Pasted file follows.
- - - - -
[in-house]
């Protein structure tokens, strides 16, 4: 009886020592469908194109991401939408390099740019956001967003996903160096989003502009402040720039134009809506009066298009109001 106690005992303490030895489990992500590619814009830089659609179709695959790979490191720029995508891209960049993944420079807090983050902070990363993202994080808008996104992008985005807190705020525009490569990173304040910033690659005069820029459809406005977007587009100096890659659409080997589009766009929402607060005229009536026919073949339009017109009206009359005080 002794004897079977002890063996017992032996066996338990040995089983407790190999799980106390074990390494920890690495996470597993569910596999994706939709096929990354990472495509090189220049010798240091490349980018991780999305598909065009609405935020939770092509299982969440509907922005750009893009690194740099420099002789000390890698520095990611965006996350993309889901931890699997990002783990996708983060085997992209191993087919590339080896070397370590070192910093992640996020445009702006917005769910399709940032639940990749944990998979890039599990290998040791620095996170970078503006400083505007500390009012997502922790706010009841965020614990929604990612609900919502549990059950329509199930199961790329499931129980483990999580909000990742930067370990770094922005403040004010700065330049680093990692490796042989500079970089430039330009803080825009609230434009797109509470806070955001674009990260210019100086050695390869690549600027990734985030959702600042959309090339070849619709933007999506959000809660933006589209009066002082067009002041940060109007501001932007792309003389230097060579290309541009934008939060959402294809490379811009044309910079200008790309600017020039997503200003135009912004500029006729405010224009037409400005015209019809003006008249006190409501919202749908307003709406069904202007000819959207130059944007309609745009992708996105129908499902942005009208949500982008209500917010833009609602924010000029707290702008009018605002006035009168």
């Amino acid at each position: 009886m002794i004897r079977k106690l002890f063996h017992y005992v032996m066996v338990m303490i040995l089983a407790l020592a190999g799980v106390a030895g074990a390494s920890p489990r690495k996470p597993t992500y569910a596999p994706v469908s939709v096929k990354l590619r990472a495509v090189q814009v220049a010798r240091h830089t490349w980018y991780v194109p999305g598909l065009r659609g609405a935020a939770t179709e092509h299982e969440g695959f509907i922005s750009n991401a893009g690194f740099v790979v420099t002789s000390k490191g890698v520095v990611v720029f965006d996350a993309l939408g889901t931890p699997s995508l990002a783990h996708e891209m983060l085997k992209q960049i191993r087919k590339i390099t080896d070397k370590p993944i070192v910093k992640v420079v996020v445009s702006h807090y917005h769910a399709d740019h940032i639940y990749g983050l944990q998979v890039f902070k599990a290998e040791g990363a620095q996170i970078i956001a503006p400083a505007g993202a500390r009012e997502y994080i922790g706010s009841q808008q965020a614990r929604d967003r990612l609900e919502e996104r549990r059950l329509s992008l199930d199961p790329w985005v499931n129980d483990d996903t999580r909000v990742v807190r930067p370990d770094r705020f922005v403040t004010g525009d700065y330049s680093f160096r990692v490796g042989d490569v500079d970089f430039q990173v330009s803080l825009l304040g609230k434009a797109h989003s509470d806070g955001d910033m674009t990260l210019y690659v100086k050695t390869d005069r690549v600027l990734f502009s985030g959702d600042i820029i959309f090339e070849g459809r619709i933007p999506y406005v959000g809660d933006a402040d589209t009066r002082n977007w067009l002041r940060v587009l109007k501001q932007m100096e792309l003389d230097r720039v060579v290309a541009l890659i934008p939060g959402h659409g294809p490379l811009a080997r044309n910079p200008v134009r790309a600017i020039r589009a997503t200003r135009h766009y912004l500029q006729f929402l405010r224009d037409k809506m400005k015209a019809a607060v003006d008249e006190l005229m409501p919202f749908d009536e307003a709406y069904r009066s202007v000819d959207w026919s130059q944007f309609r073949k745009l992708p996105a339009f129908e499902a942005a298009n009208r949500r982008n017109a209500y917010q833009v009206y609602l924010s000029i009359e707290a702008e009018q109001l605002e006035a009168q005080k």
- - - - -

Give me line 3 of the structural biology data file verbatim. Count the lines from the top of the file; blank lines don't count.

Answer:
């Amino acid at each position: 009886m002794i004897r079977k106690l002890f063996h017992y005992v032996m066996v338990m303490i040995l089983a407790l020592a190999g799980v106390a030895g074990a390494s920890p489990r690495k996470p597993t992500y569910a596999p994706v469908s939709v096929k990354l590619r990472a495509v090189q814009v220049a010798r240091h830089t490349w980018y991780v194109p999305g598909l065009r659609g609405a935020a939770t179709e092509h299982e969440g695959f509907i922005s750009n991401a893009g690194f740099v790979v420099t002789s000390k490191g890698v520095v990611v720029f965006d996350a993309l939408g889901t931890p699997s995508l990002a783990h996708e891209m983060l085997k992209q960049i191993r087919k590339i390099t080896d070397k370590p993944i070192v910093k992640v420079v996020v445009s702006h807090y917005h769910a399709d740019h940032i639940y990749g983050l944990q998979v890039f902070k599990a290998e040791g990363a620095q996170i970078i956001a503006p400083a505007g993202a500390r009012e997502y994080i922790g706010s009841q808008q965020a614990r929604d967003r990612l609900e919502e996104r549990r059950l329509s992008l199930d199961p790329w985005v499931n129980d483990d996903t999580r909000v990742v807190r930067p370990d770094r705020f922005v403040t004010g525009d700065y330049s680093f160096r990692v490796g042989d490569v500079d970089f430039q990173v330009s803080l825009l304040g609230k434009a797109h989003s509470d806070g955001d910033m674009t990260l210019y690659v100086k050695t390869d005069r690549v600027l990734f502009s985030g959702d600042i820029i959309f090339e070849g459809r619709i933007p999506y406005v959000g809660d933006a402040d589209t009066r002082n977007w067009l002041r940060v587009l109007k501001q932007m100096e792309l003389d230097r720039v060579v290309a541009l890659i934008p939060g959402h659409g294809p490379l811009a080997r044309n910079p200008v134009r790309a600017i020039r589009a997503t200003r135009h766009y912004l500029q006729f929402l405010r224009d037409k809506m400005k015209a019809a607060v003006d008249e006190l005229m409501p919202f749908d009536e307003a709406y069904r009066s202007v000819d959207w026919s130059q944007f309609r073949k745009l992708p996105a339009f129908e499902a942005a298009n009208r949500r982008n017109a209500y917010q833009v009206y609602l924010s000029i009359e707290a702008e009018q109001l605002e006035a009168q005080k």